Solid performance across the province, including a healthy boost from natural resources, gives strength and stability
For everyone in BC who is tired of depressing economic news, here’s a nice treat. New numbers from Statistics Canada show BC’s economy is doing alright, and analysts are predicting these nice conditions will last.
I use the terms “alright” and “nice” purposefully. We’re certainly not in runaway boom times here. Our situation is more slow, steady and dependable. We’re in a sort of cozy-sweater economy rather than a sports-car economy.
The latest news describes the year that was: 2014. This was before the collapse of oil prices and the resulting upheaval in Canada’s provincial economic stories. So the 2014 data still show Alberta leading the pack with 4.4 percent economic growth over the year. As analysts at BMO point out, this story has already largely collapsed due to the widely reported fallout from dropping oil prices.
However, the story’s quite different for 2014’s second-best-performing province. British Columbia pulled off a better than average economic performance, growing at 2.7 percent, relative to Canada’s overall growth of 2.4 percent. And what’s more, BC’s broad-based growth means that we’re likely to see this trend continue into the next few years, according to BMO, likely resulting in BC leading Canada’s economic growth for the first time in a decade.
Making the most of a diverse resource economy
So what explains BC’s enviable situation? The short answer is that our diverse economy is performing well overall, thanks in big part to a significant boost from natural resources.
Oil and gas and mining were among BC’s fastest-growing major industries in 2014, growing by 5.9 percent and 4.5 percent, respectively. Manufacturing was also a strong point in BC, and this is largely due to BC’s big resource-related manufacturing industries, wood products and paper, which grew by 5.5 percent and 5.9 percent respectively.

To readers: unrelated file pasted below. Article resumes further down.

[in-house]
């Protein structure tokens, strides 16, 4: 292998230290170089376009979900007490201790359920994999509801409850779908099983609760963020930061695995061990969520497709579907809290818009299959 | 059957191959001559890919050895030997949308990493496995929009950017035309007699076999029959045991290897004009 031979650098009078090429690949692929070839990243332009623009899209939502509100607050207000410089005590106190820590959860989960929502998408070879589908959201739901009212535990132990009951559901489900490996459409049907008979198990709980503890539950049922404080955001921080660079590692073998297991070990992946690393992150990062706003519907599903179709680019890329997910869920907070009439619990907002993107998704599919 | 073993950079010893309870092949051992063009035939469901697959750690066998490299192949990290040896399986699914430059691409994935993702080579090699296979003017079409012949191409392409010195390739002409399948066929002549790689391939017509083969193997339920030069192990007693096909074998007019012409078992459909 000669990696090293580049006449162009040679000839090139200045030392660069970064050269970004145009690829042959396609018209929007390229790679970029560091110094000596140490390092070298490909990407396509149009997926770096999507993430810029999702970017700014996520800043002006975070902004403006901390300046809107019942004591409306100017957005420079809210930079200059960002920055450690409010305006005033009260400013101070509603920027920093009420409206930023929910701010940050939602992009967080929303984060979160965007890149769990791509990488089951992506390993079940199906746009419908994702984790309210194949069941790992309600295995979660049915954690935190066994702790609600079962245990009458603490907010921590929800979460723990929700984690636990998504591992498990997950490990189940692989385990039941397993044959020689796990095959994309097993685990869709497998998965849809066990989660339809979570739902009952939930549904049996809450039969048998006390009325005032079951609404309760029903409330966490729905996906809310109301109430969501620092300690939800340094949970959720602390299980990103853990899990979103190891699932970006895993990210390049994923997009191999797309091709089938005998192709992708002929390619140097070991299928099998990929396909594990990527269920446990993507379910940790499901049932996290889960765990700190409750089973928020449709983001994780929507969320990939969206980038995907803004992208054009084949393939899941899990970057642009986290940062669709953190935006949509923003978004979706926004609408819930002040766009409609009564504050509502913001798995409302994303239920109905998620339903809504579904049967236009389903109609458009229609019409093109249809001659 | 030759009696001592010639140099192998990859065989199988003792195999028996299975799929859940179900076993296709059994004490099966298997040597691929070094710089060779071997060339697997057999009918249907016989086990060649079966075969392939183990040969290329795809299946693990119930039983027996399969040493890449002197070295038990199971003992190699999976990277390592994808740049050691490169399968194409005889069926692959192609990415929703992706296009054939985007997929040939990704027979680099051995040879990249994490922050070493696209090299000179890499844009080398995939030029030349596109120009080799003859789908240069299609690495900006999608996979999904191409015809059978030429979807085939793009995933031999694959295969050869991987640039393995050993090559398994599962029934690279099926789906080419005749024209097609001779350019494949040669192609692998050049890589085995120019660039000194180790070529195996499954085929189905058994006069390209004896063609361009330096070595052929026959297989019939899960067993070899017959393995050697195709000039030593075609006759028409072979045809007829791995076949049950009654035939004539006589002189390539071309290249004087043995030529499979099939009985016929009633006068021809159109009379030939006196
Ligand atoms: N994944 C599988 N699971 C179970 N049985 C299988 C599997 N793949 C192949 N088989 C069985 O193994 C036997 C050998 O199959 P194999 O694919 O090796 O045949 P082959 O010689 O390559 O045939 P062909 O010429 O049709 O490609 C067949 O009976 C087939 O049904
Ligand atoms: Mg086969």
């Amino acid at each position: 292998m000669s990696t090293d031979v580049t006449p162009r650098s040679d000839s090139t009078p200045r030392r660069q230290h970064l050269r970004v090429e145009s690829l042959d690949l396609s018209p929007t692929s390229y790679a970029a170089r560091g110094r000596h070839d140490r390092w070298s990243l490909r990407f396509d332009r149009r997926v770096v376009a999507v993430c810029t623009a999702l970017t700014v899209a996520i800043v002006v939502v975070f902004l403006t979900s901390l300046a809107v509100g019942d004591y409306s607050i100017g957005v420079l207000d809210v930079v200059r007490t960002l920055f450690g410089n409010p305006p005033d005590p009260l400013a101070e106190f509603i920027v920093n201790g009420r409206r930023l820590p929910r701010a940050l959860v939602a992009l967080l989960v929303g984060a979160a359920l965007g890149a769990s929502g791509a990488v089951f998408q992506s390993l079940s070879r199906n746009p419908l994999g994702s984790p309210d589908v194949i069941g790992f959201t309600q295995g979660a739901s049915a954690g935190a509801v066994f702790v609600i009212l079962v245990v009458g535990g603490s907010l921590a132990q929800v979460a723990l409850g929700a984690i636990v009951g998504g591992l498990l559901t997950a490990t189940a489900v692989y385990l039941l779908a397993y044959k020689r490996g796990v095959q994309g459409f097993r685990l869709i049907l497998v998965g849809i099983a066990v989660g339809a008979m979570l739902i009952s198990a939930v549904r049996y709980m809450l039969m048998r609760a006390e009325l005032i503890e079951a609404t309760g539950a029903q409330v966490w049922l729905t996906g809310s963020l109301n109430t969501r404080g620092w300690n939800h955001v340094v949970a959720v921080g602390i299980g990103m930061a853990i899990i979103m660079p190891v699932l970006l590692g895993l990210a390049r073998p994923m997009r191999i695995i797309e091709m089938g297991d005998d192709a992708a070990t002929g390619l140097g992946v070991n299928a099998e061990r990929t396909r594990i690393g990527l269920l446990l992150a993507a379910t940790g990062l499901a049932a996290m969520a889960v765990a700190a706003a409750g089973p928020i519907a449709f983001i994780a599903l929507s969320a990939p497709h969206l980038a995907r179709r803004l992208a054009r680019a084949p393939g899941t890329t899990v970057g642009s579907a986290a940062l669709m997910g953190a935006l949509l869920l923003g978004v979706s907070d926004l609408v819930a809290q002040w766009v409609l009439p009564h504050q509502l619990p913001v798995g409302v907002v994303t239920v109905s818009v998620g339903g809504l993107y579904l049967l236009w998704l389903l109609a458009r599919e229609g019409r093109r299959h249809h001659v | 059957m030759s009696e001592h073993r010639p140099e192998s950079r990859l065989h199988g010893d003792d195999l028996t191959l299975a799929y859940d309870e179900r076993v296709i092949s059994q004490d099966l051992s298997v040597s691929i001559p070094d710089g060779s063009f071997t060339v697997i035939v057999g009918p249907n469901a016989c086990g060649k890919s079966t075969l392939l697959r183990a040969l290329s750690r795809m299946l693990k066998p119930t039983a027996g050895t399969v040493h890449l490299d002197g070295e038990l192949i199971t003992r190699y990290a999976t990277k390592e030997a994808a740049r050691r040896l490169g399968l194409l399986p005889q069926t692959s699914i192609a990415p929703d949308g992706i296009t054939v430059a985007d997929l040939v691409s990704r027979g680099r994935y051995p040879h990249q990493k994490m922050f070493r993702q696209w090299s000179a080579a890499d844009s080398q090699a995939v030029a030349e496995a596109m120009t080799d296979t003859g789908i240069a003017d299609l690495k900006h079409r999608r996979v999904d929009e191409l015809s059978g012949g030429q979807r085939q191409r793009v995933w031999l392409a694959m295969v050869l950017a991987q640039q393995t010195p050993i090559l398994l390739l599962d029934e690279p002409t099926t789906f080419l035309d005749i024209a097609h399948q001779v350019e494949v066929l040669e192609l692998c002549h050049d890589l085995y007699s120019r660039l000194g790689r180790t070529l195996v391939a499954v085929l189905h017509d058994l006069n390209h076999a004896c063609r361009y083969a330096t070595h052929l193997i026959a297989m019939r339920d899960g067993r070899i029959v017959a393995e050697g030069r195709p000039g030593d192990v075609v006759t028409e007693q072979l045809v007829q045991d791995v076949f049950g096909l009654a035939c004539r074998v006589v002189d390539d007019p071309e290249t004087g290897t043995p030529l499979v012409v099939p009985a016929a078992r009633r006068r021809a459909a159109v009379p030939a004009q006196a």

Outside the resource sector, we saw strong growth in BC’s biggest sector, real estate, which grew by 3.9 per cent, as well as in retail (4.6 percent) and transportation (3.6 percent). Here’s a breakdown of economic growth in BC’s biggest sectors:
The high impact of resource activities
The fact that resources are taking a leading role in BC’s economic growth is good news on a couple of fronts. First off, many of BC’s highest-paid jobs are in the resource sector. According to Statistics Canada, the mining and oil and gas industries pay BC’s highest average weekly wages. The average wage in these industries is more than $1,700 a week, which is almost double the average wage in the province as a whole, which is about $870 per week.
And as I’ve touched on before, resources play a crucial role in BC’s trade with other regions, making up about 80 per cent of our total commodity exports. Growth in our export-oriented industries helps us bring in everything we need in BC that we don’t produce ourselves.
Being thankful for a diversified economy
And yet, as we look across the border to Alberta, we should remember to be grateful that our economy is not overly dependent on natural resources - or, more accurately, a single natural resource. The fact that BC’s economic growth is broadly based is a blessing, and it’s a major reason why we can expect our current comfortable economic conditions to last.
Let’s not forget, however, that our resource economy plays a crucial role in this diversity.
Peter Severinson is the research director for Resource Works. Follow on Twitter: @pseverinson